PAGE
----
Across the corporate world, the annual performance appraisal system has been reduced to a perfunctory exercise to “do what HR needs and check-the-box,” and produce paperwork to weed out the laggards and reduce liability against discrimination lawsuits. So much so that one company I know recently distributed copies of the book “Perfect Phrases for Performance Reviews” to hundreds of its managers to help “use relevant phrases and standardize the vocabulary” and “ease the whole process.”
Empirical evidence suggests that, taken as a whole, the annual performance appraisal system has failed to “meet expectations.” It produces no durable improvements in employee behavior and seldom assists the employees meaningfully with career development. Nor does it have a discernible impact on organizational development. Thanks to a system that is highly subjective and easy to game, this annual ritual has become a stressful exercise for managers and employees alike.
At many companies, performance appraisals center too much on filling out forms. The actual performance appraisal meetings tend to be uncomfortable encounters for both managers and employees. Much time during these meetings is devoted to disputing the self-evaluations of employees, summoning up their failings, and defending the employee rankings previously determined by a “consensus” process administered by HR. Besides, during the ranking process, managers tend to overstate the accomplishments of their own employees and put down other employees — after all, managers do not want to incriminate themselves and admit failure in managing employees as successfully as their managerial peers might assert.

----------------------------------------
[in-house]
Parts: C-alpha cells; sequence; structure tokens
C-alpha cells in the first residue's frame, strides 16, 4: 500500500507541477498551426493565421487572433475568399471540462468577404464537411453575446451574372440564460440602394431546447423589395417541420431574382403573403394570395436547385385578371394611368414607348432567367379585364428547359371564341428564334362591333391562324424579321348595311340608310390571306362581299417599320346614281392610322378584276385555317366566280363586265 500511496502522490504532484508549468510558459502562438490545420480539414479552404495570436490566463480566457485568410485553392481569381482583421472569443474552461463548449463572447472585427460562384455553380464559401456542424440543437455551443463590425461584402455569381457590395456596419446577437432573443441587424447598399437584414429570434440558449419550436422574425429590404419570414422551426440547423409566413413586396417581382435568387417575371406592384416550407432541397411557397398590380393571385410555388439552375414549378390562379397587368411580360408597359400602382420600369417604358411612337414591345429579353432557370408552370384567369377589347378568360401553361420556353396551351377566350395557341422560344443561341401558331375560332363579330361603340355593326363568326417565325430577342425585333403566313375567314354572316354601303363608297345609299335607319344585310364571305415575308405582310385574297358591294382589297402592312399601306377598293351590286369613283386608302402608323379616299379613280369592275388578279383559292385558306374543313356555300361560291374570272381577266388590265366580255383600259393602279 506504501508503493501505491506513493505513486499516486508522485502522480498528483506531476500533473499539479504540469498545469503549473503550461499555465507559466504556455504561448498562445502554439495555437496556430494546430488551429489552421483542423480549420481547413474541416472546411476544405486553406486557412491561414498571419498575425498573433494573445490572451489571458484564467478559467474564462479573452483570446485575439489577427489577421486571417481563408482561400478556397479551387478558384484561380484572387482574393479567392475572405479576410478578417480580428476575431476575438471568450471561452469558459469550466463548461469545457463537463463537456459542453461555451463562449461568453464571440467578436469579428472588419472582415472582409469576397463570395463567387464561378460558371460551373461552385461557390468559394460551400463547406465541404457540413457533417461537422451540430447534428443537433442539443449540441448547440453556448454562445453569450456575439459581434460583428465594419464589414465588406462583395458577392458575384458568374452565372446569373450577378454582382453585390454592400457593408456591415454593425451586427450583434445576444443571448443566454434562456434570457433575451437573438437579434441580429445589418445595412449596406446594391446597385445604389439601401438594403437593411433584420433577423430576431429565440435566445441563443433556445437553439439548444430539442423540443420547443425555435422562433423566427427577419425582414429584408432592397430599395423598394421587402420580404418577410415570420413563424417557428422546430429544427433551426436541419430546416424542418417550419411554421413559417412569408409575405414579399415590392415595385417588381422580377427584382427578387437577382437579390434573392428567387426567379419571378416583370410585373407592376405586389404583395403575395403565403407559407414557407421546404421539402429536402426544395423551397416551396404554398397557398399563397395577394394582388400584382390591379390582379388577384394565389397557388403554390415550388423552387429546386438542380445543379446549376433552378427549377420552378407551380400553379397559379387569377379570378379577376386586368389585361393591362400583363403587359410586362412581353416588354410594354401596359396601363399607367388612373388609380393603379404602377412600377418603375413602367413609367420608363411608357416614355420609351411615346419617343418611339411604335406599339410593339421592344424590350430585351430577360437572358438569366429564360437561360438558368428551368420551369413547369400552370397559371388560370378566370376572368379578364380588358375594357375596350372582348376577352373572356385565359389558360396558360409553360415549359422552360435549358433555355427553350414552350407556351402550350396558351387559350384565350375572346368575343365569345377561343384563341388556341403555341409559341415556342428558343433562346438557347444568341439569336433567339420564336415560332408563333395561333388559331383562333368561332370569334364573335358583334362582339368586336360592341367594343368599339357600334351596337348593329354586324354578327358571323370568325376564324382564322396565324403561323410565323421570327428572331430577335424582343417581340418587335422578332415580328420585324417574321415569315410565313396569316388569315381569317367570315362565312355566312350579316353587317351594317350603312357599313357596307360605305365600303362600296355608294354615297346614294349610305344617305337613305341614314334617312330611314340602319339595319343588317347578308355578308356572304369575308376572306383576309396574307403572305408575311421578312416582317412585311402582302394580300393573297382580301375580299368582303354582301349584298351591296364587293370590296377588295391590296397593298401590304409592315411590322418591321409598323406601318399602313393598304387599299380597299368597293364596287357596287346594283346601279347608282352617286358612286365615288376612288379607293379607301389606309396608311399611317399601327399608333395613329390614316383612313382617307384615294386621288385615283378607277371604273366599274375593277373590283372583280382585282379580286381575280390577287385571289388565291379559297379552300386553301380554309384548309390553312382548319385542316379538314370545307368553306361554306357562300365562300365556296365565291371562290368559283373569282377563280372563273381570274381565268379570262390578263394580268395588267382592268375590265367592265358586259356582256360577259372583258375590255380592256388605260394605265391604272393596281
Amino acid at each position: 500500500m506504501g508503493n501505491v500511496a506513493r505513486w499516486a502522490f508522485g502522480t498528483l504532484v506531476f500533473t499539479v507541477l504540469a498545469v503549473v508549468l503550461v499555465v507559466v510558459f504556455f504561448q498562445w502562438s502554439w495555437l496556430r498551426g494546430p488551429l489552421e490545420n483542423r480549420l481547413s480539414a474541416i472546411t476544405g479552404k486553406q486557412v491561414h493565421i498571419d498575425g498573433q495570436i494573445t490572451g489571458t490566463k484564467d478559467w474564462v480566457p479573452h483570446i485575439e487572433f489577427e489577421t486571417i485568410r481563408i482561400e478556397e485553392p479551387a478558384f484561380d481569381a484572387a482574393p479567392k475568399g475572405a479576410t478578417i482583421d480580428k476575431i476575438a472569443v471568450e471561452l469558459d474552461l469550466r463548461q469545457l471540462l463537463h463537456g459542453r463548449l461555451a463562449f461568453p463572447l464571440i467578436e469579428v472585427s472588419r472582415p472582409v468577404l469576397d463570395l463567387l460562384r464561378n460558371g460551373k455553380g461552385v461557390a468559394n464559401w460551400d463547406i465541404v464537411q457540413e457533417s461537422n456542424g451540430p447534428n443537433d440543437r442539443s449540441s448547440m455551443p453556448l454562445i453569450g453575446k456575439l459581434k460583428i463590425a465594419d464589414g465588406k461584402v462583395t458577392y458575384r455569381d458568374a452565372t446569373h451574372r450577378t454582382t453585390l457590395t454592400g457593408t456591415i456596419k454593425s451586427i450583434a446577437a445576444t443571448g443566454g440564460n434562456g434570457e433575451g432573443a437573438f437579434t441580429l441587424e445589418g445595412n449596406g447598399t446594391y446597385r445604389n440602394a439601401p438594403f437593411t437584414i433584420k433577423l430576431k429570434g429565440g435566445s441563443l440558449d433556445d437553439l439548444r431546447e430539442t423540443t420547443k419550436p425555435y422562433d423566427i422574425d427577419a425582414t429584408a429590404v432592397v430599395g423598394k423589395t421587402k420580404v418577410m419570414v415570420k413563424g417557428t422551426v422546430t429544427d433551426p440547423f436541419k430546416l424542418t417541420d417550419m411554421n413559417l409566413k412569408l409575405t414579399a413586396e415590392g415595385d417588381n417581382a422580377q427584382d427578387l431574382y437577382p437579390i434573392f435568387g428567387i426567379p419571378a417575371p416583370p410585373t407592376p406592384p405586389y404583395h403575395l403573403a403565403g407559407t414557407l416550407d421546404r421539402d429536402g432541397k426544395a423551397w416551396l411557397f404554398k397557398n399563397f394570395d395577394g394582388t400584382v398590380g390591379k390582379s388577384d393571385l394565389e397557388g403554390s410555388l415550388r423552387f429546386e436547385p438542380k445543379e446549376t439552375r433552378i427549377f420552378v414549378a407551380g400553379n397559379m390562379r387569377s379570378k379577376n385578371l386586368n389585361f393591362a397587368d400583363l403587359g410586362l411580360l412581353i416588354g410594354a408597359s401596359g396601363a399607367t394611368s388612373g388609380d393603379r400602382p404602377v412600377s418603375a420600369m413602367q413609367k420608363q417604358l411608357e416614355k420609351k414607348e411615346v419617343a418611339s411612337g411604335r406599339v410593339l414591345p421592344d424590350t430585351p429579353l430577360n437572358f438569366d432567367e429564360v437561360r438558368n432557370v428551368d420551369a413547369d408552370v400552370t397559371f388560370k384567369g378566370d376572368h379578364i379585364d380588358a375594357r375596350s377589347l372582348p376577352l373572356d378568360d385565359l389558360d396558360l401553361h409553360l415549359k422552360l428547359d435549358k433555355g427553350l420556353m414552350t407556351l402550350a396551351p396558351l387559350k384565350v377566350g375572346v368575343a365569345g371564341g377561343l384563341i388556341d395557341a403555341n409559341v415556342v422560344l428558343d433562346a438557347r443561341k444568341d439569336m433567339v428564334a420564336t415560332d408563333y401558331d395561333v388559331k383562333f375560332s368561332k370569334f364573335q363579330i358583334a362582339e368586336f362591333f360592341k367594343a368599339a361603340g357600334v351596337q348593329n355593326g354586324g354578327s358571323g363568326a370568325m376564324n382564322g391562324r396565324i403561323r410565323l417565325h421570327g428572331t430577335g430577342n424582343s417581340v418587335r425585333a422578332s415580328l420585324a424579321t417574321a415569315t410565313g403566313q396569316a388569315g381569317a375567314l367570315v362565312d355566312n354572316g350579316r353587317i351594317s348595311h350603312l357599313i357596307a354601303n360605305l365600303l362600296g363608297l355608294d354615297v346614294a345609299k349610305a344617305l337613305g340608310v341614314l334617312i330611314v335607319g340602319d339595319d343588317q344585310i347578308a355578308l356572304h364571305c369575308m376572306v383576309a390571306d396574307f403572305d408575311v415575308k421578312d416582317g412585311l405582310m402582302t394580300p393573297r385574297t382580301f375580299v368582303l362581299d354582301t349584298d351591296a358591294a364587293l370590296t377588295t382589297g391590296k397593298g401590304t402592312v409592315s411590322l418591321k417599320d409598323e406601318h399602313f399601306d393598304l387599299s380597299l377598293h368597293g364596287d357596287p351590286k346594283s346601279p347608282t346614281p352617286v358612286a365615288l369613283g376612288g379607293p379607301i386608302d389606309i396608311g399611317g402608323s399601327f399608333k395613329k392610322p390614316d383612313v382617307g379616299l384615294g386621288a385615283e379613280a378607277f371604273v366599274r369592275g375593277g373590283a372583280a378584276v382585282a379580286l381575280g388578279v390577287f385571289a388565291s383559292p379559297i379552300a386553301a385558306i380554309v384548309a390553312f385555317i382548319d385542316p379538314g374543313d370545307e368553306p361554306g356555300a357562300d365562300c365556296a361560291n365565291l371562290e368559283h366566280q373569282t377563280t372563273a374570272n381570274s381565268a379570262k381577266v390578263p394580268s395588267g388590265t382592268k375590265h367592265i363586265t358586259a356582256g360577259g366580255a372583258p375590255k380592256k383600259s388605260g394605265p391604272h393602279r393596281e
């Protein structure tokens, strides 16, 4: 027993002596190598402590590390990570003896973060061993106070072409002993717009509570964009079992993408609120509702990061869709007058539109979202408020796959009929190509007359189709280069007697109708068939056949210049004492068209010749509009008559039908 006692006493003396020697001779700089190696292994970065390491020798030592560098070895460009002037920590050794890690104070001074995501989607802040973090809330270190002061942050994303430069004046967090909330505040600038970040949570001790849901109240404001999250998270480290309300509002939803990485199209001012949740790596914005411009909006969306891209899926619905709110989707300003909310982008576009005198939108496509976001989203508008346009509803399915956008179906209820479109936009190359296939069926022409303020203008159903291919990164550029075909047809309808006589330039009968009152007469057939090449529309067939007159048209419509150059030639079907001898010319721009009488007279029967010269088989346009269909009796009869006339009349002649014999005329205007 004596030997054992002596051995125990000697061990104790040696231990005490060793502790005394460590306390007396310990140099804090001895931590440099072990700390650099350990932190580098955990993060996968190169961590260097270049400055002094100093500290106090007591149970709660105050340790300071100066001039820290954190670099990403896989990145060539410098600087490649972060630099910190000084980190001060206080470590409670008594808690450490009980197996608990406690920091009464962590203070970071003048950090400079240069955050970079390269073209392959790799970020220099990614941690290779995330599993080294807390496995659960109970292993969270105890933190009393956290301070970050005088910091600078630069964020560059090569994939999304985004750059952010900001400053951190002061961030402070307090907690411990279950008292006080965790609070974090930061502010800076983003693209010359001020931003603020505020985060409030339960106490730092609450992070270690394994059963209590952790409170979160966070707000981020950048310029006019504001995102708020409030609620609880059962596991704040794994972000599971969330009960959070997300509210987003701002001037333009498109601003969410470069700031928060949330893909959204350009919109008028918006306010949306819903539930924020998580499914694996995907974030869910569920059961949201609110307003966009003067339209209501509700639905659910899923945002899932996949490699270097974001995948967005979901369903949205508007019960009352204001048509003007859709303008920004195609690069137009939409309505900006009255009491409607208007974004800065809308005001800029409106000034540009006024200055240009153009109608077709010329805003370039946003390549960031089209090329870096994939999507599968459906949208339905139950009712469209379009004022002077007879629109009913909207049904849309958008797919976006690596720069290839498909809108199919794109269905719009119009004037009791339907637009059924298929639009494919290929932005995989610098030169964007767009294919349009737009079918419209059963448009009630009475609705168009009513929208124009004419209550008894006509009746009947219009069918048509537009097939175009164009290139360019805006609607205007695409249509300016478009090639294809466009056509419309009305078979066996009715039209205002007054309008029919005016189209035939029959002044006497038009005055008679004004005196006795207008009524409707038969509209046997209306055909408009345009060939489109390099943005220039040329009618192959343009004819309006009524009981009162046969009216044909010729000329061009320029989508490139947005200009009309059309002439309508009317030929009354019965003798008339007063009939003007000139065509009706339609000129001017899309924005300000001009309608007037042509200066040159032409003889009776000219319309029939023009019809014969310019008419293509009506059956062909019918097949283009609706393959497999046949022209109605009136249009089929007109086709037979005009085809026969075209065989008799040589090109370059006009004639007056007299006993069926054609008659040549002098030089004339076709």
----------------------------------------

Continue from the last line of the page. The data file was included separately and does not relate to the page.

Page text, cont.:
Core to this problem is that most managers fail to understand that employee performance management is about establishing relationships and ensuring effective communication about how employees, managers, teams, and organizations can succeed and create enduring value.
Performance management should not be limited to just once a year during the annual performance appraisal. Helping employees to reflect on their performance and learn from their mistakes, and coaching them should be part of the everyday interactions between employees and their managers. This way, the employees can solicit feedback promptly, know where they stand, and make small ongoing improvements. The managers do not have to wait until the appraisal time and then make an extraordinary attempt to convince their employees to correct themselves. The constant communication can eliminate any surprises for both the manager and the employee during the formal performance appraisal exercise.
As part of this informal practice, the managers can keep a diary on employee performance. Recording significant and relevant examples of an employee’s performance (achievements and shortcomings) can help the managers write objective performance summaries. In addition to diminishing the recency bias, the awareness that a manager might write up opinions may persuade an employee to pay attention.
For now, HR can develop a “Performance Improvement Plan” to overhaul the performance appraisal system and truly help improve individual and organizational performance.